Denzel Washington’s The Equalizer trilogy concludes this weekend, which means now is the perfect time to look back on the series and rank them from best to worst. Personally, none of them are awful, but one of the films definitely stands out amongst the other two. Where does this latest entry rank among the franchise? Read on to find out.
3. The Equalizer 3 (2023)
Well, that was weird. After two solid action-driven films, Antoine Fuqua and Washington decided to subvert expectations and deliver a dark, meandering, somber character drama as the big sendoff. The Equalizer 3 has a handful of standout moments — that restaurant scene bristles with tension — but is so scatterbrained that it’s often hard to follow. Or maybe I didn’t care.
If the first two functioned as schlocky, violent, vigilante thrillers, Part 3 borrows its cues from the Ip Man franchise and mostly follows Washington’s world-weary assassin as he mingles with the local townsfolk. That’s completely fine. In fact, there were times I wished the movie wouldn’t resort to bloodshed and instead linger on Robert McCall’s relationship with his kindly doctor or that beautiful waitress. Hell, I enjoyed watching the man traverse a John Wick: Chapter 4-esque series of stairs to get himself back in shape.
Washington’s charisma carries the film through its slower moments, while Fuqua makes the most of his gorgeous Southern Italy landscape. Where the pic falters is in its clunky script and lackluster villains. Here, Robert combats a ruthless drug dealer who uses farms to transport his product… ah, who cares? The bad guys exist so Robert can kick ass between his tea and coffee breaks. Except, this time around, the action is largely hidden in shadows and presented with an ominous score that feels more appropriate for Michael Myers than Robert McCall. We still cheer on his quest for justice, but there’s an eerie, almost unhinged level of depravity to his actions—he’s borderline psychotic, though the film never explores his lust for blood.
In actuality, The Equalizer 3 doesn’t explore much or say anything. Fuqua presents ideas but never follows through with them. Washington’s Man On Fire co-star Dakota Fanning pops up for a subplot that goes nowhere, and the big payoff is so easily executed that it lacks any genuine thrills.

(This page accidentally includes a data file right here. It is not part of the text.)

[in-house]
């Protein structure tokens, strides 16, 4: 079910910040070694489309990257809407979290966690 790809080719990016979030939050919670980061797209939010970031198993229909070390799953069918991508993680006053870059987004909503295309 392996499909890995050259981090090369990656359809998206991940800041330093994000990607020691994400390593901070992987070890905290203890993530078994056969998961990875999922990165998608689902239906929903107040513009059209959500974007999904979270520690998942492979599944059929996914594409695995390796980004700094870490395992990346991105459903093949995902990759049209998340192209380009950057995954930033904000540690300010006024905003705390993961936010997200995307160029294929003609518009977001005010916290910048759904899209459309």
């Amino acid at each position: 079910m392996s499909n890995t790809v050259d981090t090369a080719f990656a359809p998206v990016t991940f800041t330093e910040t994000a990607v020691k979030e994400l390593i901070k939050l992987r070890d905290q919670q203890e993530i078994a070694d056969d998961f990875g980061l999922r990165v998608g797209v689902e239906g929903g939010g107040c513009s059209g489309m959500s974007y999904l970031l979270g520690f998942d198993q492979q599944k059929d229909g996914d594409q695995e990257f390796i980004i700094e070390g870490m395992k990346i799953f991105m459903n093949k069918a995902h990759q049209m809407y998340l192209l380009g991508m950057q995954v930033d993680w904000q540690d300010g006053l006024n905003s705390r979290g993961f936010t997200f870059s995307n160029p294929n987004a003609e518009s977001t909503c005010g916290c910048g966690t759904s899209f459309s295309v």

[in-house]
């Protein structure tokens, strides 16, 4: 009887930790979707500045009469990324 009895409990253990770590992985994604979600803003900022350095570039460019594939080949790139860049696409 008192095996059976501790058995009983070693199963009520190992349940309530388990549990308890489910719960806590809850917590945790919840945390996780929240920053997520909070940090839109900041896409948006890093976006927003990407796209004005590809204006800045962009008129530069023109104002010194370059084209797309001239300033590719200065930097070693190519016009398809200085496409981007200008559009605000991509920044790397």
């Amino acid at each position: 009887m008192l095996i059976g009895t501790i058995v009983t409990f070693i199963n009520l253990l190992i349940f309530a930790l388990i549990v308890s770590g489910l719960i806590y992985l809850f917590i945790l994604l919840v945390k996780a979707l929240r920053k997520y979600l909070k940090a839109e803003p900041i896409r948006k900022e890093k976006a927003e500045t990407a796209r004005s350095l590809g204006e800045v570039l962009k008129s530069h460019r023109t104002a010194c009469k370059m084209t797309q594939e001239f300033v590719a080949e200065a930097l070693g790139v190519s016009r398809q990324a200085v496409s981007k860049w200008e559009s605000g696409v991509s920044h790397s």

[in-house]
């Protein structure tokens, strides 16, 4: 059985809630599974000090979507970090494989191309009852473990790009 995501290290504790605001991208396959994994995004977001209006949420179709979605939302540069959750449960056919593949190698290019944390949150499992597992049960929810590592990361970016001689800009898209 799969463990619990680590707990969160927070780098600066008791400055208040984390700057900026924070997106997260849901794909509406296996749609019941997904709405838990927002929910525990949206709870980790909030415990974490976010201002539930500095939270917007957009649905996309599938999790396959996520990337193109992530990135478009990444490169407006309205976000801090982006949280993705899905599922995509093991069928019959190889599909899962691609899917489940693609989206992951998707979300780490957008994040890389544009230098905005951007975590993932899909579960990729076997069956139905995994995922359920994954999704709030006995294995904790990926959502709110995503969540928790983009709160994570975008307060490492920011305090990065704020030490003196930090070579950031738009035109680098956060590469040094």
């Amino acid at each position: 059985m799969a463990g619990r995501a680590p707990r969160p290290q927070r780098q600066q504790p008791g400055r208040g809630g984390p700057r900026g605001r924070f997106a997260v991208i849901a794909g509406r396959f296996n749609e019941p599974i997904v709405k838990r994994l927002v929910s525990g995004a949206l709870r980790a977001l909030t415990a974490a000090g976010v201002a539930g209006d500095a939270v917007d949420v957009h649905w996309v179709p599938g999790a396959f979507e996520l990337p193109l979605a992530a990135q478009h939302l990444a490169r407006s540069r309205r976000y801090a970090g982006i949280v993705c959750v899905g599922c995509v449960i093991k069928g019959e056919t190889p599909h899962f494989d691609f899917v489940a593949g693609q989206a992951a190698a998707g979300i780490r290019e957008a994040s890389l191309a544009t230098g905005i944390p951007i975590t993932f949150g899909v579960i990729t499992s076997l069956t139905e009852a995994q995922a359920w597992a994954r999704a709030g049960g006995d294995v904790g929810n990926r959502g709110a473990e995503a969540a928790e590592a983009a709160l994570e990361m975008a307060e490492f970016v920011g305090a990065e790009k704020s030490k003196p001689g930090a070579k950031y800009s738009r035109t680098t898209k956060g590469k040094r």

As always, it’s fun to watch Washington strut his stuff on the big screen. As a fan of the first two Equalizer films, however, I was disappointed to see his exceptional talents go to waste. Perhaps a second viewing is in order now that I know what to expect.
2. The Equalizer 2 (2018)
Despite lacking the freshness of its predecessor, The Equalizer 2 delivers everything you want and then some. The action pops, Washington is engaging as ever, and the human drama carries enough weight to keep you invested during the slower parts. The main plot isn’t all that memorable, but Pedro Pascal portrays the villain well, and the finale’s action sequence set in a tropical storm packs a wallop!
1. The Equalizer (2014)
It’s hard to believe nearly a decade has passed since Washington first appeared onscreen as the mysterious Robert McCall, a kindly, quiet Home Depot worker possessing a wicked set of skills and a disdain for bad guys. Alas, time has been kind to The Equalizer, mostly because it feels like something out of a simpler time. There is no overarching social commentary, no blunt political statements, and no one ever questions McCall’s resolve. Here, our hero sees bad things happen, puts down his book, and exacts bloody justice. Simple and effective.
Fuqua adorns this vigilante fantasy in dark shadows and ratchets the violence to squeamish levels. Yet, he takes the time to introduce characters and build tension so that when the big moments arrive, they hit like a nuclear bomb.
The Equalizer never rises above its B-movie trappings, but there’s plenty here to enjoy, from Washington’s commanding performance to the handful of expertly presented set pieces. This is the movie Taken wanted to be — The Equalizer rocks!